It is important to handle stress in a healthy and functional way and this begins by raising awareness about stress triggers. You can learn to deal with stress in the following ways:

  1. Try to address the issue directly

If you find yourself spending more than you should be and this can cause you financial stress, create a budget to help you manage your money to help you live within your means. This includes getting rid of unnecessary store cards and even credit cards if that will help.

If you are in a difficult but necessary relationship, try to find ways to help elevate the tension. Laughter is a good way to release tension and break the ice or you can find a third person to help negotiate challenging encounters. If the relationship is a close one then find ways to create experiences together and share joy.

2. Learn to refocus your mind

Although many stressful situations are avoidable, sometimes there are instances where this is not the case. When such situations occur it is important to center yourself with deep breaths and meditation, which would help bring down your stress levels.

An easy example of an everyday stressor is traffic and many know all too well the few individuals who seem to cut people off whilst driving. Should this happen to you, take a deep breath. Remember that it is more important to stay calm and cool-headed then to react negatively which could then also upset your stomach.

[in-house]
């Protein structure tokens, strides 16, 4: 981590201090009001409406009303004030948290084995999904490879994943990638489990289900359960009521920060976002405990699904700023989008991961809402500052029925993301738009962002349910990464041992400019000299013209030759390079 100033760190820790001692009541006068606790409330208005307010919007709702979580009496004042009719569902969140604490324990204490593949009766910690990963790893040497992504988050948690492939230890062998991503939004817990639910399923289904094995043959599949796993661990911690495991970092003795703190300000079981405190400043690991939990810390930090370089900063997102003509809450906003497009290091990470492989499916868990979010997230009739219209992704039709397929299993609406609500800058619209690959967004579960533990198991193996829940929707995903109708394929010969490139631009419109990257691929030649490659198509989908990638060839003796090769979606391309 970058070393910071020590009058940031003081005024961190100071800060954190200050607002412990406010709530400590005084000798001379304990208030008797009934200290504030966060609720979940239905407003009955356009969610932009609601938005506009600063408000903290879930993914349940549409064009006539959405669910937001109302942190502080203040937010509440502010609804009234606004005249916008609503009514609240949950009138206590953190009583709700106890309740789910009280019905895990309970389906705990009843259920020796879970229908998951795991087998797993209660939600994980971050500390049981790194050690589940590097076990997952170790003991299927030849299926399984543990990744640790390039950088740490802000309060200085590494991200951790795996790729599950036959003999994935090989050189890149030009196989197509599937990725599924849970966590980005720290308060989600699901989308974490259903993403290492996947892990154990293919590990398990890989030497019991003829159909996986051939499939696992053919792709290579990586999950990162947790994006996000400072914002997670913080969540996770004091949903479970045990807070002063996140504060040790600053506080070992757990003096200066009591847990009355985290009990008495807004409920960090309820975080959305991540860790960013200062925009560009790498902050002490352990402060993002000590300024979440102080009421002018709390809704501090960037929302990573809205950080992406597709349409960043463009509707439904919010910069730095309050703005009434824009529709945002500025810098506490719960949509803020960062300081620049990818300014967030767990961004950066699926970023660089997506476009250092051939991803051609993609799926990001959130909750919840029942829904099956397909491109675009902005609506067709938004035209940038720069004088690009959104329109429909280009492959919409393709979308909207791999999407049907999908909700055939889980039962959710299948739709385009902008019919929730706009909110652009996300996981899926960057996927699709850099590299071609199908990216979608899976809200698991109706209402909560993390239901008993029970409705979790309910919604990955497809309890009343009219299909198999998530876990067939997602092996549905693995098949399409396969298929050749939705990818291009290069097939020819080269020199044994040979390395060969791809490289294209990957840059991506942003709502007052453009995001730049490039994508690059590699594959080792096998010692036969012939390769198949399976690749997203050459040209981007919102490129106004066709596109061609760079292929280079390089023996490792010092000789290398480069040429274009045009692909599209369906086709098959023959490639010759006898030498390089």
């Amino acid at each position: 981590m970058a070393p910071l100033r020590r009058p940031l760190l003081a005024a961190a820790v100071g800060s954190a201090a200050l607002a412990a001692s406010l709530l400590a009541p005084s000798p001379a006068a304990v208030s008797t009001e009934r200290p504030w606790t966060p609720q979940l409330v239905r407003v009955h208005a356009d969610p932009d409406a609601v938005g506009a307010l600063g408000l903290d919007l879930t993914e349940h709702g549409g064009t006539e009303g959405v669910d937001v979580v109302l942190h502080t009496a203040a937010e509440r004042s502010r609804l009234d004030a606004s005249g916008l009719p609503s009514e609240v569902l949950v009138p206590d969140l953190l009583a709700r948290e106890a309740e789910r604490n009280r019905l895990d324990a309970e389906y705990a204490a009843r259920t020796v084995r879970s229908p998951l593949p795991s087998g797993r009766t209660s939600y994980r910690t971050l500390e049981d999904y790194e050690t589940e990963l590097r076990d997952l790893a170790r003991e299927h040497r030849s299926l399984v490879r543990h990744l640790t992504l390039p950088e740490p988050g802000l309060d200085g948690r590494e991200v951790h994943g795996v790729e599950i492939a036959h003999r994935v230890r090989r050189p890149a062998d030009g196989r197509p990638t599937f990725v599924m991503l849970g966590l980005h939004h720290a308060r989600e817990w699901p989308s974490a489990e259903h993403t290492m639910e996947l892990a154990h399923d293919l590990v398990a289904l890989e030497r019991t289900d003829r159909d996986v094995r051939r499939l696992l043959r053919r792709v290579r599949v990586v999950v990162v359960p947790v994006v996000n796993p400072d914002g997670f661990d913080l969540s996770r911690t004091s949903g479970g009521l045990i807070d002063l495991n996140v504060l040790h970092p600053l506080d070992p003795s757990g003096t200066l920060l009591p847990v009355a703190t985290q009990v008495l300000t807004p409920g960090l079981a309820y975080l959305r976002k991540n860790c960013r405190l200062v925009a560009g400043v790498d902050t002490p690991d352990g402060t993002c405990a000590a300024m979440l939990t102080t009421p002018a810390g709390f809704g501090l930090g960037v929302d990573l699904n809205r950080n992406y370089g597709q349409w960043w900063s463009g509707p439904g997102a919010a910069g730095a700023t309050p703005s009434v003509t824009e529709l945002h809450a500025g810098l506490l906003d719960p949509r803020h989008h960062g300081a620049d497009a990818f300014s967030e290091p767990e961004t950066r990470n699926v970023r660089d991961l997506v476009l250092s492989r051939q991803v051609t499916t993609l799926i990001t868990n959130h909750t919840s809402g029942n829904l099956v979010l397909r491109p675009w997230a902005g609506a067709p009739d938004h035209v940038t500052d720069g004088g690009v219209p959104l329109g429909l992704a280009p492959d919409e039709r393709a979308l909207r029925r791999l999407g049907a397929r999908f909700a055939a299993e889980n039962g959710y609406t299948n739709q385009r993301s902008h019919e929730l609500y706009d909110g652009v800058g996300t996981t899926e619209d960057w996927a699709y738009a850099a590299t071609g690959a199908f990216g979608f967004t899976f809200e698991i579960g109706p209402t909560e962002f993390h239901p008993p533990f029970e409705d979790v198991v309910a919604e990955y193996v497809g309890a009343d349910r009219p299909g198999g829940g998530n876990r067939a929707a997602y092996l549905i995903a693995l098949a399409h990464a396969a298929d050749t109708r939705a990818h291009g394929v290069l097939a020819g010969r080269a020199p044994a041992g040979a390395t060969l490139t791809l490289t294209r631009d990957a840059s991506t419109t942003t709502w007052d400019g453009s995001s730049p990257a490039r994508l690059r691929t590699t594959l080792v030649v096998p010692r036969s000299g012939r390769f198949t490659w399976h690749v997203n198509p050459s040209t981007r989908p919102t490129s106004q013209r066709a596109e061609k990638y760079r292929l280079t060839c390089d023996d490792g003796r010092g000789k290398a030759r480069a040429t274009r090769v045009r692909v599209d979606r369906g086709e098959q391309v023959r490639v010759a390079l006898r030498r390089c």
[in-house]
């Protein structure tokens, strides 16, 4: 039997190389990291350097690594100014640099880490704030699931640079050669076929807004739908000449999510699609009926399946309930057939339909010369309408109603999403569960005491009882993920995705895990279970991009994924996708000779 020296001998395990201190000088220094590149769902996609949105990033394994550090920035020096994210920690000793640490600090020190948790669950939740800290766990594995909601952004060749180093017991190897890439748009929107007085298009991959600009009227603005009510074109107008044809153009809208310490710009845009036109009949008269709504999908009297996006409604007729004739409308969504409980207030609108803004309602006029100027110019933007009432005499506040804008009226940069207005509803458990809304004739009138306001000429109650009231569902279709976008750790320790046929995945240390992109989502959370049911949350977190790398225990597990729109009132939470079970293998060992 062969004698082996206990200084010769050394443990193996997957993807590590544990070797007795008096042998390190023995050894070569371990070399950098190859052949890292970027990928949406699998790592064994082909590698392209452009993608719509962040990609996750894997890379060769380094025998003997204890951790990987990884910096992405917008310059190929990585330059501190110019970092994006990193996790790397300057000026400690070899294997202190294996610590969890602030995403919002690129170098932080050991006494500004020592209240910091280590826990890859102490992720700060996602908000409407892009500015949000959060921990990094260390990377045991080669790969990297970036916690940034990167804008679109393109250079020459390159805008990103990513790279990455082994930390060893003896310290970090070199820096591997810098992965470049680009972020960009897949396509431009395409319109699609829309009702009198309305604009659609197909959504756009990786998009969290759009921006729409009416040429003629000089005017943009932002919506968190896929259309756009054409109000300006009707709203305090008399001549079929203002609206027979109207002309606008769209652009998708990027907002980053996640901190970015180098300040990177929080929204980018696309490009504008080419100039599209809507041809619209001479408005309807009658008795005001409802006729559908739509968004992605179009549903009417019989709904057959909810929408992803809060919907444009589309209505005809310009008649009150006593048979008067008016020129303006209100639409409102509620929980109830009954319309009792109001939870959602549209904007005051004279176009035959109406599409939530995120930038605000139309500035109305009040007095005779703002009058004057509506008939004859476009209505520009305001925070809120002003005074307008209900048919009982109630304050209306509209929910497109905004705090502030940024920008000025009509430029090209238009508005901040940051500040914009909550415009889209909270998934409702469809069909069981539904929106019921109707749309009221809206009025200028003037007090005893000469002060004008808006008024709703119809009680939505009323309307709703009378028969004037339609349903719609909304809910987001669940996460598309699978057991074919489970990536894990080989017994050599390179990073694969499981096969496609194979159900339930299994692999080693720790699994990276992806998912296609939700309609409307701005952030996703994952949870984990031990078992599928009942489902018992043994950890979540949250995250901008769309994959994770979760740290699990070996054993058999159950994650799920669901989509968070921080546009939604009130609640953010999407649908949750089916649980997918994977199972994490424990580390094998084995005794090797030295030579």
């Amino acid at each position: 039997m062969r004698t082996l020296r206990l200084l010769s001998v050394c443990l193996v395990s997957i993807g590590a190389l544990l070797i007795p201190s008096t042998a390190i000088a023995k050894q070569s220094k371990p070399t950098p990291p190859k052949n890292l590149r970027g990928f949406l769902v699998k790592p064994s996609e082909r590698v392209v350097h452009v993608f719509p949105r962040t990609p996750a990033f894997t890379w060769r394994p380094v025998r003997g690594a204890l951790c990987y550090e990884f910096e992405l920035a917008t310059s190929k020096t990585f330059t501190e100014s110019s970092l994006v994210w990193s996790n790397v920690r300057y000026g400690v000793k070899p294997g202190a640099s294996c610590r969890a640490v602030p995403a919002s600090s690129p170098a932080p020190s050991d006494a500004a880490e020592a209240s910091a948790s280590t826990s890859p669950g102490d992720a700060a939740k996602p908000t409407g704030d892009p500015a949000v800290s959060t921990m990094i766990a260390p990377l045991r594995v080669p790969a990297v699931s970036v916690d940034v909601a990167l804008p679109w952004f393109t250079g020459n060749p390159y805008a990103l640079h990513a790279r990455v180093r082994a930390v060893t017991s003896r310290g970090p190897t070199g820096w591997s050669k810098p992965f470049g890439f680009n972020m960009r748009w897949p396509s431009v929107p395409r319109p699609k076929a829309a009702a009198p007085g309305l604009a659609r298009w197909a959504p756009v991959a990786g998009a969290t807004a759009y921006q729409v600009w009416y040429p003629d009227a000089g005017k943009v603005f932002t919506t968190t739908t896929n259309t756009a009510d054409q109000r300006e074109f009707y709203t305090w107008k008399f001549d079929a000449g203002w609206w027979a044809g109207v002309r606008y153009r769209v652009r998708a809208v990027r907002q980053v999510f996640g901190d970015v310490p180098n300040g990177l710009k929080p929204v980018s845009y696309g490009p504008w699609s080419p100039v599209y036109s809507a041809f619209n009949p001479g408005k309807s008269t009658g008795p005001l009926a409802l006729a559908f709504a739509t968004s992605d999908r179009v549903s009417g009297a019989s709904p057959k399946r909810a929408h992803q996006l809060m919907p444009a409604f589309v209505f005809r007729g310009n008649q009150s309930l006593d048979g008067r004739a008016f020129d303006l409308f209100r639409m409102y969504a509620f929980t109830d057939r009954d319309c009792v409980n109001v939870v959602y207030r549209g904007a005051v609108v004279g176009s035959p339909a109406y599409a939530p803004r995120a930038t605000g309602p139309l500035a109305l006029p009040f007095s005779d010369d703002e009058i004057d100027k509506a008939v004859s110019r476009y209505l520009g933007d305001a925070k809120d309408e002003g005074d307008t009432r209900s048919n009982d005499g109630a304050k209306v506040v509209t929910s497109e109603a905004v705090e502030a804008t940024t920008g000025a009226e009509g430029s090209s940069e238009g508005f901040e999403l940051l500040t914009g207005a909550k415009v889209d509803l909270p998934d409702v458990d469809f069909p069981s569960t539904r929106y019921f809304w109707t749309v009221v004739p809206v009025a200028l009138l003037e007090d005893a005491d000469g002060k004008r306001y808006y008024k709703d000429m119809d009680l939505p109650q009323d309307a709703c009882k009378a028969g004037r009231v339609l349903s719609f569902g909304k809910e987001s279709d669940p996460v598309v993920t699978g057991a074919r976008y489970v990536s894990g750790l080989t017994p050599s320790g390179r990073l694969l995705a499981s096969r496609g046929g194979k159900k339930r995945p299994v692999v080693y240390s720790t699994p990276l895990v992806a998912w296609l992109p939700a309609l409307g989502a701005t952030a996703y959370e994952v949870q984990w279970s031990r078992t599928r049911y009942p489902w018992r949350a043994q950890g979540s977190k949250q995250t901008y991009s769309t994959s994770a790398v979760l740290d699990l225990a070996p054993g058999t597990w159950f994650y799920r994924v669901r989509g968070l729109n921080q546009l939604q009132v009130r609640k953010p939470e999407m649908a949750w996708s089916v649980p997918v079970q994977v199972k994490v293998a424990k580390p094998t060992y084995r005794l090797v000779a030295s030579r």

3. Think about a way to remove the stressor

If you find yourself reluctant to attend certain events that cause you stress it is okay to decline the invitation and do something you enjoy instead. Many people put themselves into situations that deep down they would rather avoid – so avoid them.

The heart (gut) of the matter

Emotions can affect your insides like a blender and there may not always be a bubble bath to jump into so you can relax. For this reason, it is important that people find small tools to help them cope with stress and other emotions. The easiest to begin with is taking a moment for deep breaths. From there, taking a walk and getting some fresh air can also help calm the nerves – particularly if the sun is out.

In the end, life is going to continue to challenge and keep you stimulated, engaged and sometimes enraged. Remind yourself about your priorities, what you are passionate about, who you are and what you want to do and be.

These thoughts bring you back to yourself and focus your energy on the things that will help you achieve your goals and manage your priorities.

It is about living a life that is a stress-free as possible and when stress does arise you have to tools to manage it so it does not interfere with your happiness or upset your body physically. Learning to manage your emotions can help you better manage your life.